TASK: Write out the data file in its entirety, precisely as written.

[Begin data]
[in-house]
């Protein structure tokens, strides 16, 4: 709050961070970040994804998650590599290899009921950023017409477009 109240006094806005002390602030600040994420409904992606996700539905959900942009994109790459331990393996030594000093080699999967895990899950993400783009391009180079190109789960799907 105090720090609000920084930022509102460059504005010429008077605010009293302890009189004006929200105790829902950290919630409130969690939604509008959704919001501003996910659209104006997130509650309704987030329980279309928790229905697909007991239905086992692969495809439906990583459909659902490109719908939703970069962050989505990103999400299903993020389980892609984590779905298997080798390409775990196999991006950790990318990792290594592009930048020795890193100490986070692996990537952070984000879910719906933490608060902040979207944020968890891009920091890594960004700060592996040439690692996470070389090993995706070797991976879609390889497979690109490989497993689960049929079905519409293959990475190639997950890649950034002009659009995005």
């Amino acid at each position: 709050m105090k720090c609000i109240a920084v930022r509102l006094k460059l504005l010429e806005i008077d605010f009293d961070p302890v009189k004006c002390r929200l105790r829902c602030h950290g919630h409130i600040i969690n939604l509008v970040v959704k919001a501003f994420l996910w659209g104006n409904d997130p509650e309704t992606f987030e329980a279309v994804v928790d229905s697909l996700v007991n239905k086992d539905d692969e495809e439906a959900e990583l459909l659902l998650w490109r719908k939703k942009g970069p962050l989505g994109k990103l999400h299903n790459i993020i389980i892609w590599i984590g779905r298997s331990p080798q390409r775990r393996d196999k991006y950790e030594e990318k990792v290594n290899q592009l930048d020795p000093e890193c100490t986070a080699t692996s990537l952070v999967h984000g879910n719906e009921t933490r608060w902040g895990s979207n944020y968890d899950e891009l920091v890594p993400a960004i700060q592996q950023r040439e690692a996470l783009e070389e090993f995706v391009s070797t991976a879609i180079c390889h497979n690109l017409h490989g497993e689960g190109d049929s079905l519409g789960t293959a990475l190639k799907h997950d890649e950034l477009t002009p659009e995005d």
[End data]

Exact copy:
[in-house]
């Protein structure tokens, strides 16, 4: 709050961070970040994804998650590599290899009921950023017409477009 109240006094806005002390602030600040994420409904992606996700539905959900942009994109790459331990393996030594000093080699999967895990899950993400783009391009180079190109789960799907 105090720090609000920084930022509102460059504005010429008077605010009293302890009189004006929200105790829902950290919630409130969690939604509008959704919001501003996910659209104006997130509650309704987030329980279309928790229905697909007991239905086992692969495809439906990583459909659902490109719908939703970069962050989505990103999400299903993020389980892609984590779905298997080798390409775990196999991006950790990318990792290594592009930048020795890193100490986070692996990537952070984000879910719906933490608060902040979207944020968890891009920091890594960004700060592996040439690692996470070389090993995706070797991976879609390889497979690109490989497993689960049929079905519409293959990475190639997950890649950034002009659009995005």
């Amino acid at each position: 709050m105090k720090c609000i109240a920084v930022r509102l006094k460059l504005l010429e806005i008077d605010f009293d961070p302890v009189k004006c002390r929200l105790r829902c602030h950290g919630h409130i600040i969690n939604l509008v970040v959704k919001a501003f994420l996910w659209g104006n409904d997130p509650e309704t992606f987030e329980a279309v994804v928790d229905s697909l996700v007991n239905k086992d539905d692969e495809e439906a959900e990583l459909l659902l998650w490109r719908k939703k942009g970069p962050l989505g994109k990103l999400h299903n790459i993020i389980i892609w590599i984590g779905r298997s331990p080798q390409r775990r393996d196999k991006y950790e030594e990318k990792v290594n290899q592009l930048d020795p000093e890193c100490t986070a080699t692996s990537l952070v999967h984000g879910n719906e009921t933490r608060w902040g895990s979207n944020y968890d899950e891009l920091v890594p993400a960004i700060q592996q950023r040439e690692a996470l783009e070389e090993f995706v391009s070797t991976a879609i180079c390889h497979n690109l017409h490989g497993e689960g190109d049929s079905l519409g789960t293959a990475l190639k799907h997950d890649e950034l477009t002009p659009e995005d």